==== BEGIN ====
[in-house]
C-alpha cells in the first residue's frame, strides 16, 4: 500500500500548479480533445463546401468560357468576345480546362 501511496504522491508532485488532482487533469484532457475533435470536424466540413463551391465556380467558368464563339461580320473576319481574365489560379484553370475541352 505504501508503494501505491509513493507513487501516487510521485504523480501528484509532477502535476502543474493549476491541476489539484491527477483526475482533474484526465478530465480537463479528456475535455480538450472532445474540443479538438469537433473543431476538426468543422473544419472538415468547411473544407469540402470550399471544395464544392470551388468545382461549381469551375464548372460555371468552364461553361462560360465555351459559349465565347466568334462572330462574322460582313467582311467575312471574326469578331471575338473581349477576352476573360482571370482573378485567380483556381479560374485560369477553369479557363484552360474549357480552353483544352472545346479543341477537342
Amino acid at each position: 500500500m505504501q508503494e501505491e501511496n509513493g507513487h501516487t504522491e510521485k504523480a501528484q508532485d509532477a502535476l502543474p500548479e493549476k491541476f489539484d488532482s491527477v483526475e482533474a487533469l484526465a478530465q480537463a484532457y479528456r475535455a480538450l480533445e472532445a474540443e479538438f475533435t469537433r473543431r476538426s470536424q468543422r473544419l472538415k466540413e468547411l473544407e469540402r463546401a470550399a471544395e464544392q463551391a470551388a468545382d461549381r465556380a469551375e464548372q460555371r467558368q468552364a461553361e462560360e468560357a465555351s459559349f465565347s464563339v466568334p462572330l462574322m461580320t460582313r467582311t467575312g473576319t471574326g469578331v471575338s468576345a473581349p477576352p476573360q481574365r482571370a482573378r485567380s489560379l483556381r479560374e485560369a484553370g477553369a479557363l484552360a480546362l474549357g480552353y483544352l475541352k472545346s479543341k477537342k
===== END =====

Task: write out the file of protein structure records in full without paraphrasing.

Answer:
[in-house]
C-alpha cells in the first residue's frame, strides 16, 4: 500500500500548479480533445463546401468560357468576345480546362 501511496504522491508532485488532482487533469484532457475533435470536424466540413463551391465556380467558368464563339461580320473576319481574365489560379484553370475541352 505504501508503494501505491509513493507513487501516487510521485504523480501528484509532477502535476502543474493549476491541476489539484491527477483526475482533474484526465478530465480537463479528456475535455480538450472532445474540443479538438469537433473543431476538426468543422473544419472538415468547411473544407469540402470550399471544395464544392470551388468545382461549381469551375464548372460555371468552364461553361462560360465555351459559349465565347466568334462572330462574322460582313467582311467575312471574326469578331471575338473581349477576352476573360482571370482573378485567380483556381479560374485560369477553369479557363484552360474549357480552353483544352472545346479543341477537342
Amino acid at each position: 500500500m505504501q508503494e501505491e501511496n509513493g507513487h501516487t504522491e510521485k504523480a501528484q508532485d509532477a502535476l502543474p500548479e493549476k491541476f489539484d488532482s491527477v483526475e482533474a487533469l484526465a478530465q480537463a484532457y479528456r475535455a480538450l480533445e472532445a474540443e479538438f475533435t469537433r473543431r476538426s470536424q468543422r473544419l472538415k466540413e468547411l473544407e469540402r463546401a470550399a471544395e464544392q463551391a470551388a468545382d461549381r465556380a469551375e464548372q460555371r467558368q468552364a461553361e462560360e468560357a465555351s459559349f465565347s464563339v466568334p462572330l462574322m461580320t460582313r467582311t467575312g473576319t471574326g469578331v471575338s468576345a473581349p477576352p476573360q481574365r482571370a482573378r485567380s489560379l483556381r479560374e485560369a484553370g477553369a479557363l484552360a480546362l474549357g480552353y483544352l475541352k472545346s479543341k477537342k